A Mild Case of Culture Shock

As of yesterday, we have officially finished the orientation stage of our internship at Samaj Pragati Sahayog.  We’ve spent the past nine days learning about the many initiatives SPS works on here in the Dewas District.  Most days have been a combination of orientation sessions in the lecture hall, Q&A with point people from each program and field visits to see current progress.  We’ve learned about SPS self-help groups, Community Media, agriculture, crop aggregation, Kumbaya (garment production), watershed maintenance, adult literacy, livestock and Right to Food programs.  I enjoyed the extended orientation because I learned so much about the issues tribal communities face in rural Madhya Pradesh and possible ways to improve the quality of life here.

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The dairy program’s only female secretary showing us how to test the quality of the morning’s milk

This past week and a half has not only been a time to get familiar with the organization; I have also been getting accustomed to local culture.  In addition to stark contrasts between life in tribal communities of the Bagli area and life in Philadelphia, I’ve noticed some of the differences between this region and the Delhi area where I spent my first few days in India.  To me, the most notable difference between driving through the rural United States and rural India is that in rural India, people do everything out in the open.  Doors to houses are open; shops have open windows and doors; people travel by wagon or foot along the same road that vehicles use.  During the car trips we’ve taken since our arrival, I’ve seen people in the midst of all daily activities: eating, sewing, cooking, playing, sleeping, defecating, urinating, pumping and carrying water, herding their livestock, plowing, sowing seeds, harvesting, getting their hair cut, and hanging out in shops.  Because people are outside and there aren’t many cars going by (mostly motor bikes, wagons, or trucks), they look inside at me.  It’s a strange sensation to be stared at by people who pass by my window!  I haven’t figured out whether I should smile or just stare back.  Children return my smile and wave, but no one else flinches.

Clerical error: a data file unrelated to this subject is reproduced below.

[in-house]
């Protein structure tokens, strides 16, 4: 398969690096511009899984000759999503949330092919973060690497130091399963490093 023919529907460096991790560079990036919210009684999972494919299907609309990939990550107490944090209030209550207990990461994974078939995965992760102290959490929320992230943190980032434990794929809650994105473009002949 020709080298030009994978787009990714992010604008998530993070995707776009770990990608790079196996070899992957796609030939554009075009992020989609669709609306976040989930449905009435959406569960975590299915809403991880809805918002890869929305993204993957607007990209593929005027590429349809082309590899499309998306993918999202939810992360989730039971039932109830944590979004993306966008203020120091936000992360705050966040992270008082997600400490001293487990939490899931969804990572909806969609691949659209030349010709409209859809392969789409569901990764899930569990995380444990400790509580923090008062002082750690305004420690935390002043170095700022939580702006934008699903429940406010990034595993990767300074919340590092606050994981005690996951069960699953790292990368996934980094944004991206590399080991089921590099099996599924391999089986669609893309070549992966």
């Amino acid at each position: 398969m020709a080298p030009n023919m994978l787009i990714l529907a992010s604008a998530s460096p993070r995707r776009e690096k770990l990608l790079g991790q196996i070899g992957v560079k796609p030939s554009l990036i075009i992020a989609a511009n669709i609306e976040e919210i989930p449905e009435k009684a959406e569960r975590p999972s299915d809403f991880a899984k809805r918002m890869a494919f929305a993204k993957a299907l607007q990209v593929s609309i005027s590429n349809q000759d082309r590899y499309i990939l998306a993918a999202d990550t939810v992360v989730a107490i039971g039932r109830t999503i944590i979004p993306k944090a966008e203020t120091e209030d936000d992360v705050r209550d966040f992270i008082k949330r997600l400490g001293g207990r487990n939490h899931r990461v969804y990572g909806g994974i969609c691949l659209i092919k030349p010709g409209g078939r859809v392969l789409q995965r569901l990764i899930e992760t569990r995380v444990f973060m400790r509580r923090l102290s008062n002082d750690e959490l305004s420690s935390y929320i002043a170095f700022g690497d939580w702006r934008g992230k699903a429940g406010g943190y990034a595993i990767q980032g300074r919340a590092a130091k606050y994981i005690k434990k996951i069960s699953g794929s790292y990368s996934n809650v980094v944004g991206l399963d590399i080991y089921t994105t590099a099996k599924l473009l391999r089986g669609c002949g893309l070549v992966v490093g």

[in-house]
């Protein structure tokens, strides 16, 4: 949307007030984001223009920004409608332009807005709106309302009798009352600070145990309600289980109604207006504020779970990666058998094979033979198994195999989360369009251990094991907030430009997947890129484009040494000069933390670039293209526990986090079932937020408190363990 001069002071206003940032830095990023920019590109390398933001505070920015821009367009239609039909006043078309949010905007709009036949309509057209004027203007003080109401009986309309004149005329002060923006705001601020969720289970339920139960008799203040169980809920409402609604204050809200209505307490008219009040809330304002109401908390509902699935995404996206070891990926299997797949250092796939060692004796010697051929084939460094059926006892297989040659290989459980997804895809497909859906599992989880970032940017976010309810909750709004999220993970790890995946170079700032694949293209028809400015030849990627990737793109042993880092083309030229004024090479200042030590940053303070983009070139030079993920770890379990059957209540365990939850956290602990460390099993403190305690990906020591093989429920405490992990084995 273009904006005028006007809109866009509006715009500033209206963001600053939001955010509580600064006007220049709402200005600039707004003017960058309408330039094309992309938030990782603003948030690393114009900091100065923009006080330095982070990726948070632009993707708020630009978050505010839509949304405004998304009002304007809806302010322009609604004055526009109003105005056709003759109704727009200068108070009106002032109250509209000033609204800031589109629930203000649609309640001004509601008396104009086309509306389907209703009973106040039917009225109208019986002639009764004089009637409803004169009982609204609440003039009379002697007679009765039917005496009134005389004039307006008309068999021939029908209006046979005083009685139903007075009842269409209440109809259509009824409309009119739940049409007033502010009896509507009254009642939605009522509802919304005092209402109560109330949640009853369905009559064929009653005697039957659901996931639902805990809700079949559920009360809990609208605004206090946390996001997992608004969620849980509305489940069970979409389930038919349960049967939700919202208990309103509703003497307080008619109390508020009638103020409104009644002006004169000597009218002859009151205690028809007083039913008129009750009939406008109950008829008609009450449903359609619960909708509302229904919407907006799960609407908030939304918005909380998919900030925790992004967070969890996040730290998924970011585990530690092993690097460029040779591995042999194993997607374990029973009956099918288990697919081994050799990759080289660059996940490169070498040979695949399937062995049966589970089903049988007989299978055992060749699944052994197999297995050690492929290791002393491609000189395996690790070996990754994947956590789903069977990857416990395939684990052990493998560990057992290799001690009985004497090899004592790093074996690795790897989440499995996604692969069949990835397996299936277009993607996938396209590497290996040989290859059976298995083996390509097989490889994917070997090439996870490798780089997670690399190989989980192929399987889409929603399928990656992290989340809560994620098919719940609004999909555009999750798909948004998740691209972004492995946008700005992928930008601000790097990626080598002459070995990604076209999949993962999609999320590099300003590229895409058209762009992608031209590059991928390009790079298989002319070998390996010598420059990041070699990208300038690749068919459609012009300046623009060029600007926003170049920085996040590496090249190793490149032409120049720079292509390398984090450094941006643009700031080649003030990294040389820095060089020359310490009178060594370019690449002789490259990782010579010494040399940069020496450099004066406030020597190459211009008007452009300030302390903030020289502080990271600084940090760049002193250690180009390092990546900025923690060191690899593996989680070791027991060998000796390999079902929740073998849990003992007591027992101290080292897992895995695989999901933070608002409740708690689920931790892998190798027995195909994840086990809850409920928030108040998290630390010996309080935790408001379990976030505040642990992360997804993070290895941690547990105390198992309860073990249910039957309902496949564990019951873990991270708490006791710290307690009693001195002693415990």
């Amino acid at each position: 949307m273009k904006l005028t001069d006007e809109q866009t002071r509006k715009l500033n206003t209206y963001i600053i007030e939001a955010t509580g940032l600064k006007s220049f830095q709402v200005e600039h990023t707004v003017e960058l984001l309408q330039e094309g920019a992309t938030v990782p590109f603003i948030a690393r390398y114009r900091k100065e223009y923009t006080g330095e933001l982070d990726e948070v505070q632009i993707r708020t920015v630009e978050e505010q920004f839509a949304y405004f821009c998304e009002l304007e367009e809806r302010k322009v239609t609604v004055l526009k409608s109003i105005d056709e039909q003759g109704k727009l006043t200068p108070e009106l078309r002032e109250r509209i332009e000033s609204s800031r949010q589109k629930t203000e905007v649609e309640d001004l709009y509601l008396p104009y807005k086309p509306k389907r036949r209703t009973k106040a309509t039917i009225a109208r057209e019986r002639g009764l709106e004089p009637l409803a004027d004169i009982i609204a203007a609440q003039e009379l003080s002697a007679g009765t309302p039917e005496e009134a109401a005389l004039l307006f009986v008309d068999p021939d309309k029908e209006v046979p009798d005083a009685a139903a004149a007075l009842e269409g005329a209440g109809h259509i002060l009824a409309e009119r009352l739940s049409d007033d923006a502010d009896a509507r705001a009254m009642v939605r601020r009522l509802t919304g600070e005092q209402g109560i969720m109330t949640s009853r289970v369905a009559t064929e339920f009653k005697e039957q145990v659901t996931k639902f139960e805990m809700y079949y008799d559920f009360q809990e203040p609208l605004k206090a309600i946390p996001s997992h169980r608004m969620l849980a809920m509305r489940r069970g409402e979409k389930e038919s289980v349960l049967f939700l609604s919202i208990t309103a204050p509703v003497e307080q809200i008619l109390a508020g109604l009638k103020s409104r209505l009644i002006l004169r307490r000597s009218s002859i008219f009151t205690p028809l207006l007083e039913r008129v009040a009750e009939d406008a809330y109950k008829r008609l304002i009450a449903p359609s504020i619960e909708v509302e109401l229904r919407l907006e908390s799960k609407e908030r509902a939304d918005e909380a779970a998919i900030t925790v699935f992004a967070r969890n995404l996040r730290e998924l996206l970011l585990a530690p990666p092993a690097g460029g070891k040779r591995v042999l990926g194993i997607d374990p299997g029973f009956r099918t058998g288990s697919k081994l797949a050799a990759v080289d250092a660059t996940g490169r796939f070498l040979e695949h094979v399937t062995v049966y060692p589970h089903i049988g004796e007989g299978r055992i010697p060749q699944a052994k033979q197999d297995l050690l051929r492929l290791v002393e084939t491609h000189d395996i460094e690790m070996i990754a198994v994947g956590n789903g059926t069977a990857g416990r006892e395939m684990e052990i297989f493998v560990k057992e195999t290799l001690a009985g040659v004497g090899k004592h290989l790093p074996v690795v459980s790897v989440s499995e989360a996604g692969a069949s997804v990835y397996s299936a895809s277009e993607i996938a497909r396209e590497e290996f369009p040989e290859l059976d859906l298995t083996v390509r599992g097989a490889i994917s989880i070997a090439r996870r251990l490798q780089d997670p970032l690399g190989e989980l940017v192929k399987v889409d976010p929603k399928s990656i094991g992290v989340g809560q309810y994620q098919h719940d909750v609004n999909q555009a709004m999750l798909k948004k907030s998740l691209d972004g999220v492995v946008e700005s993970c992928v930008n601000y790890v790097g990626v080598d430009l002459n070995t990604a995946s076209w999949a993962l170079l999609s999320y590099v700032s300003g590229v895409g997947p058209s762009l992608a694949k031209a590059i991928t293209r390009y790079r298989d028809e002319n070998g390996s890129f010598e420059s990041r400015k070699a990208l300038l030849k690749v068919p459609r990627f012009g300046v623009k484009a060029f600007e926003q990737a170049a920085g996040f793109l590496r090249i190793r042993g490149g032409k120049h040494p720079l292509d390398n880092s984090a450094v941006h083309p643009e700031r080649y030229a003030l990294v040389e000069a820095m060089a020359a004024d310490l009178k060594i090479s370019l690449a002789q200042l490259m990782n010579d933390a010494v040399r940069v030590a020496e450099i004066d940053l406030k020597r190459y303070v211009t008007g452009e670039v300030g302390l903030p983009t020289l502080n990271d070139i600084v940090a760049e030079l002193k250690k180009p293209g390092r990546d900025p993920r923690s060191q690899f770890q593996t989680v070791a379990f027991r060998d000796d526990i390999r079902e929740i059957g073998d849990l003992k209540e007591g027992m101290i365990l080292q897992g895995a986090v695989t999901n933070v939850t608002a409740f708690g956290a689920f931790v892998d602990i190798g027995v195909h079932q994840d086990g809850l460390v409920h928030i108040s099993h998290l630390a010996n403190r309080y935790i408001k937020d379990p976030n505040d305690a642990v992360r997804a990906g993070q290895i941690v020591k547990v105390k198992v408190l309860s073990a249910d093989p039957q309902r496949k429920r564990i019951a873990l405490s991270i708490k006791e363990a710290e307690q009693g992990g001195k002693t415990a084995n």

Because of all these people looking at me, I haven’t been able to take pictures of all that I see.  Normally when I travel, I snapshot everything so that I can reminisce on it later.  But here, where there are few cameras and fewer westerners, I feel like taking photos has a different meaning.  I do not want to seem like I’m commercializing or exploiting someone’s poverty.  We’re required send some photos to CASI, so to circumvent awkward situations, I have stuck to taking pictures on field visits to SPS projects, where it’s clear I’m an intern learning about the program, so the pictures are for documentation.

Another stark difference here is that all women wear saris.  Yet the young professionals who work at SPS wear kurtas, pants and scarves.  Girls from the villages also wear dresses and pants or western clothing.  It’s surprising to me that women who do so much manual labor wear saris, while I saw many women in Delhi wear pants. Apparently, saris are very comfortable, and can be cool in summer but warm in winter, depending on the cloth, but to me it seems impractical to wear a long dress while working on a farm.  The best explanation I can think of for the ubiquity of saris in the countryside is that they are beautiful.  It’s also worth considering that not everyone has toilets, so wearing a sari might allow more privacy while relieving oneself in an open field.  According to people I’ve asked at SPS, these differences in dress depend heavily on education level and socioeconomic status.

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A farmer showing us his nearly ripe mung bean (green gram or moong) crop

 

Something that struck me about India in general is that although many people are fluent in English, Indian English is not the same as the British or American English.  There are terms here that don’t exist in the English I’m used to.  For example, the first time I heard the first time I hears “take a decision” instead of make a decision, I thought the speaker had made a mistake, but after hearing other people use the same phrase and seeing it in writing, I realized that it’s correct here.  There are other terms that seem unusual, like flip-flops being called “slippers,” a farmer deciding to “take a second crop” (instead of plant or take on), and men not wanting their wives “stepping out” (leaving the house to work).  While learning about the SPS agriculture program, terms like pulses, red gram, black gram, and green gram have been constantly in the air.  When I asked what those crops were I got many different answers.  Finally yesterday when we got better WiFi access, I was able to clarify that red gram is pigeon pea, black gram is black lentil, green gram is mung bean, and pulses refer to all dried grain legumes: chickpeas, lentils, dried peas, and dried beans.  Whether we knew the names or not, we’ve tried all of these things in the dining hall, along with many more foods that we have yet to identify.  If I manage to figure out what I ate for breakfast today, I’ll send an update!

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Unidentifiable but delicious breakfast food.   Rumor has it that the cakes are made of semolina.

 

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About Bevan Pearson

I'm an Earth Science major concentrating in Environmental science in the College Class of 2018. This summer 2016, I'll be a CASI intern with Samaj Pragati Sahayog in Bagli, Madhya Pradesh.